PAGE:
Boston’s Tax Rates Set for FY20

New growth revenue reaches historic high of $99.5M

Continued growth in total taxable property value, predominantly from new development, enabled a property tax levy increase of $158.9M for FY20. The dynamics of residential versus business value growth contributed to a slight increase in the residential tax rate.

Sustained Growth in Value Boston’s total taxable value increased by $11.7B to $176.2B from FY19 to FY20, rising by 7.1%. Residential growth slightly outpaced business growth 7.6% to 6.1%. The percentage increase in value for both were closely consistent with rates over the prior three years, before which rates of value growth for both were in the double-digits for consecutive years. The valuation date for FY20 was January 1, 2019, which captured the market activity of 2018.

Tax Levy The City’s property tax levy increased by 6.8%, or $158.9M, to $2.5B from FY19 to FY20. The $2.5B maximizes the City’s tax levy per legal limits, except by a Proposition 2½ override vote. New growth—additional taxable property value generated by new construction and renovations—continues to be a significant driver of the levy increase. Revenue from new growth is expected to hit an all-time high of $99.5M in FY20, or 63% of the levy increase—a 26.4% increase from FY19. The standard 2.5% increase in the base levy produced an increase of $58.8M, or 37% of the levy increase.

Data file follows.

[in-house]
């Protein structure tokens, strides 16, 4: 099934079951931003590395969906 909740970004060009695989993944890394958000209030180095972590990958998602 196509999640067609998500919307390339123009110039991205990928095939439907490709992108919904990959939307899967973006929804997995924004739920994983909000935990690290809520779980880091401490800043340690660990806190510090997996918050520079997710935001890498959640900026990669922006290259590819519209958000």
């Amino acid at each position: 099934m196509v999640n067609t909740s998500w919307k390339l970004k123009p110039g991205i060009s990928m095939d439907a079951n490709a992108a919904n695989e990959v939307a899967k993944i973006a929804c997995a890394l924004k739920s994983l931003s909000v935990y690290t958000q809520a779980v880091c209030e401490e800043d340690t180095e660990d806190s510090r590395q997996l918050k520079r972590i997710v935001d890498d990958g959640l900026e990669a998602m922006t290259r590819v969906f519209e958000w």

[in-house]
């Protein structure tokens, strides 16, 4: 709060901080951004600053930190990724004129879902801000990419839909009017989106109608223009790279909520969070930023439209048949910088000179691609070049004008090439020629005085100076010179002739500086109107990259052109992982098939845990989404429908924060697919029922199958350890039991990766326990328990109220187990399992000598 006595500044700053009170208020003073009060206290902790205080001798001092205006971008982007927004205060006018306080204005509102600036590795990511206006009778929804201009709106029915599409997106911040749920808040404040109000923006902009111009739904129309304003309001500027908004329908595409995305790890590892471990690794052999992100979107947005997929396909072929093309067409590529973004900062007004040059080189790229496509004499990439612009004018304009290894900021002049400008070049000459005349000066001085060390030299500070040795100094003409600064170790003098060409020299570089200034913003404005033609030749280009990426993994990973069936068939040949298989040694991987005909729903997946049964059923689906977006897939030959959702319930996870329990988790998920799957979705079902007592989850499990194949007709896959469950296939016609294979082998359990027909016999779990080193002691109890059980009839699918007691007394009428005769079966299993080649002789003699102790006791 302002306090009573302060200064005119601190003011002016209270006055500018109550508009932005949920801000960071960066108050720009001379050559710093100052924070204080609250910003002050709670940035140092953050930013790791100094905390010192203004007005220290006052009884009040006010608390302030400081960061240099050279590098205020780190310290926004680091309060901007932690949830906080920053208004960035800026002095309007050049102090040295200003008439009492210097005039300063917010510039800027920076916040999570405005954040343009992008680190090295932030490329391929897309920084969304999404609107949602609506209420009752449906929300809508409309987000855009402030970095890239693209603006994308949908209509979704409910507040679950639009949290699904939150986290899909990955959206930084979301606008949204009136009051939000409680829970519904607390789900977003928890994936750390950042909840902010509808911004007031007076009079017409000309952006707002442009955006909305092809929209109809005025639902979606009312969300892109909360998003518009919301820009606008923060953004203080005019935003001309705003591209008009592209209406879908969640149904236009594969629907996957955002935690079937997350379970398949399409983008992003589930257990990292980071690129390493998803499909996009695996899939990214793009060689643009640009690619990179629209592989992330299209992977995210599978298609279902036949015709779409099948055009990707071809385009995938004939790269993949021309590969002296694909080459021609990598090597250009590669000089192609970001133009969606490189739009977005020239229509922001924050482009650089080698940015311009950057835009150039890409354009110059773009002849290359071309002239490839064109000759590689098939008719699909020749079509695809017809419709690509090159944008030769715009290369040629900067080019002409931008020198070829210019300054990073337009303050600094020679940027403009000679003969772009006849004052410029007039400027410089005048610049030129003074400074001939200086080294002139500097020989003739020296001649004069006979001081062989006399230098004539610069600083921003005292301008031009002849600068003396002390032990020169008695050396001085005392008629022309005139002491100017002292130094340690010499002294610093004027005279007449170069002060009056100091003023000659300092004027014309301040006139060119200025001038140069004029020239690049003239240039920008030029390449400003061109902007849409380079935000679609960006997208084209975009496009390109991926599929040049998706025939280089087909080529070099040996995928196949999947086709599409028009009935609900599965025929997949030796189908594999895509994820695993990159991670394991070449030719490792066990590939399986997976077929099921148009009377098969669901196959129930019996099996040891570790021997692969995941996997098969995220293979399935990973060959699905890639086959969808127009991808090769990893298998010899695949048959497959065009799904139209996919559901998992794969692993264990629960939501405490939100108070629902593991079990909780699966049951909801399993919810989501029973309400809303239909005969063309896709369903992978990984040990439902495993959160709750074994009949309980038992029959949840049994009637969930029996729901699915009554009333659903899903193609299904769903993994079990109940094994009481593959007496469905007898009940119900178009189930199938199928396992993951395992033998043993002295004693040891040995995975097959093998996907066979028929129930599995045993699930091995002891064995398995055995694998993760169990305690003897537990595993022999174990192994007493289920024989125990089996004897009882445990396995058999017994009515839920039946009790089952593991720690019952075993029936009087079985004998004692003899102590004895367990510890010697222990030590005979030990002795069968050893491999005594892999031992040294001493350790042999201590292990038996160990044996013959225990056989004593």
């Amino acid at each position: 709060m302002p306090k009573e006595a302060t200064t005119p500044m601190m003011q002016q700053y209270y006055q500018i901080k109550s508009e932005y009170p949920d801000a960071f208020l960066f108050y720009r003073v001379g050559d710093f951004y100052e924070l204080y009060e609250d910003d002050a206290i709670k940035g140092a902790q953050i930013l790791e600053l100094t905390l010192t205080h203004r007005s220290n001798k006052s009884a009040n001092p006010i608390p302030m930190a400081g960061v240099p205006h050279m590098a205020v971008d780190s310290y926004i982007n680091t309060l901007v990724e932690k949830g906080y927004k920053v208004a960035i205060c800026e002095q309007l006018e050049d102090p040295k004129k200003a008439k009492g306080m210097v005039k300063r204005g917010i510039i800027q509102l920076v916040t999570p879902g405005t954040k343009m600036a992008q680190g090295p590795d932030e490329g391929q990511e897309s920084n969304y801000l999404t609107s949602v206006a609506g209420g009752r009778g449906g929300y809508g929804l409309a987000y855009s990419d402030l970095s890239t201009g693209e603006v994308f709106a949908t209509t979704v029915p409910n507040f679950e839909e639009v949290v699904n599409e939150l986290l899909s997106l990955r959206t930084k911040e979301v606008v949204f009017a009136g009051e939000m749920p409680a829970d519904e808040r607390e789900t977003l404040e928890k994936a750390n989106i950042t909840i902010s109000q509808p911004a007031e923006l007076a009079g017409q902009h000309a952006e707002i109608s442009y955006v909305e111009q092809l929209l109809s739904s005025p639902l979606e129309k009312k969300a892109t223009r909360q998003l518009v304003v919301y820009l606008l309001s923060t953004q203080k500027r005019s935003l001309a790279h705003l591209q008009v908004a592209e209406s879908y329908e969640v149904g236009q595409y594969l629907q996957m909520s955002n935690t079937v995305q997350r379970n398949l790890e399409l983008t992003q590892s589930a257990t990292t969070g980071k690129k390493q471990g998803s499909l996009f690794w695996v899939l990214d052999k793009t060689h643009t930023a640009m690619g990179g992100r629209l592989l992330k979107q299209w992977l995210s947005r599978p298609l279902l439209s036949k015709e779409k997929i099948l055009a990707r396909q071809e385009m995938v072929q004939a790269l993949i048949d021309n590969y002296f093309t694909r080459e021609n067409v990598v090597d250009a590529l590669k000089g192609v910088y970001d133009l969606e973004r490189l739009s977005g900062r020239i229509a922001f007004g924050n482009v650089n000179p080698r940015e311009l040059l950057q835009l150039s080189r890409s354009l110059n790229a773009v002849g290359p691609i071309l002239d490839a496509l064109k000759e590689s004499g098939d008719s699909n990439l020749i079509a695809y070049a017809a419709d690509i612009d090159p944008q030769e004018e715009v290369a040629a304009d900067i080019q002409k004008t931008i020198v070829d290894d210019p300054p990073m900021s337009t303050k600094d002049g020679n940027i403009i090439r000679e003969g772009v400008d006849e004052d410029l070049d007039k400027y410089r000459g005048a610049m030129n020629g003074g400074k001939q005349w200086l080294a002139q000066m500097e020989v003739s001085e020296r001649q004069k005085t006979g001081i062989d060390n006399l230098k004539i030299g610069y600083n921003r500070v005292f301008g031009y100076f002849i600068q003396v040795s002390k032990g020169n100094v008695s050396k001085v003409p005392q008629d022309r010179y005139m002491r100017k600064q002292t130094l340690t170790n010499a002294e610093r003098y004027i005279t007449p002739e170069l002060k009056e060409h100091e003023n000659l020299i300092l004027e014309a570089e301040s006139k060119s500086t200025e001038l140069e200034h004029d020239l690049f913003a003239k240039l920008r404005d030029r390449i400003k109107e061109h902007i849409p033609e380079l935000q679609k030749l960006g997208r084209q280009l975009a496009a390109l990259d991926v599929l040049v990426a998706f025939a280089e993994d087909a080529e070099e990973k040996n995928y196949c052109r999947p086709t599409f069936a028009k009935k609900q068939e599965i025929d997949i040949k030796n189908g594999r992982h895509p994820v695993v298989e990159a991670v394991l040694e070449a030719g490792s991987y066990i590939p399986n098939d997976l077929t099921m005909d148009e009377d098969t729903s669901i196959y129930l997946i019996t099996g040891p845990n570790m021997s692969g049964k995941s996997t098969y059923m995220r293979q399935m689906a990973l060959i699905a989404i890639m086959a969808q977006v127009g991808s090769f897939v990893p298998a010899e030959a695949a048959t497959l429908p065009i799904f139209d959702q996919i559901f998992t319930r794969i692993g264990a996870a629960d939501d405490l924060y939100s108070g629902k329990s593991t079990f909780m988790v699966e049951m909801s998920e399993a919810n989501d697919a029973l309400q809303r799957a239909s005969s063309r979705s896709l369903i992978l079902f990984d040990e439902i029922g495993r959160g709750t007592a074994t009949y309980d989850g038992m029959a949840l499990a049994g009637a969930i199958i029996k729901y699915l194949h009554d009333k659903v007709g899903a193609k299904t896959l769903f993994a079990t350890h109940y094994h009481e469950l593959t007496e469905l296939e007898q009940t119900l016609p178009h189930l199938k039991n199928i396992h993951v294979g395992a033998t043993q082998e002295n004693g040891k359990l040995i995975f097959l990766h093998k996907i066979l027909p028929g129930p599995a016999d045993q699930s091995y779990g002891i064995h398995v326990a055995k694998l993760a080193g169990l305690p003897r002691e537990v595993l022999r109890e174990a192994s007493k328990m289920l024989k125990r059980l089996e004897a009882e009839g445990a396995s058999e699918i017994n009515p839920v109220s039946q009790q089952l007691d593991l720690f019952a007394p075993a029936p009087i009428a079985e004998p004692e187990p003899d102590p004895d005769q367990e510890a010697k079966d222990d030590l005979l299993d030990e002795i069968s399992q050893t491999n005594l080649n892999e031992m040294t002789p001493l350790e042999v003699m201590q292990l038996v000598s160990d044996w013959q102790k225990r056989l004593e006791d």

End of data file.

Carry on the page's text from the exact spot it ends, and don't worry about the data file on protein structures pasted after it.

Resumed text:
Modest Tax Rate Changes The business and residential tax rates reflect the increase in value and the City shifting as much of the tax burden onto business property as allowed by state law.
The residential rate increased by $0.02, or 0.2%, from $10.54 to $10.56. Because the residential increase in value outpaced the business increase, the residential share of the tax levy increased slightly from 39.5% to just over 40%. A significant driver of this shift was continued growth in mixed-use development, which has been predominantly residential.

The business tax rate decreased by $0.08 (-0.3%), from $25.00 to $24.92, continuing a trend of gradual decreases from a high of $31.96 in FY13.

Although the residential percentage increase in the tax levy (8.2%) was greater than business increase (5.8%), businesses continue to pay the larger share of the overall levy (60%) while making up a smaller share of the overall taxable value of city property (34.3%) due to classification.

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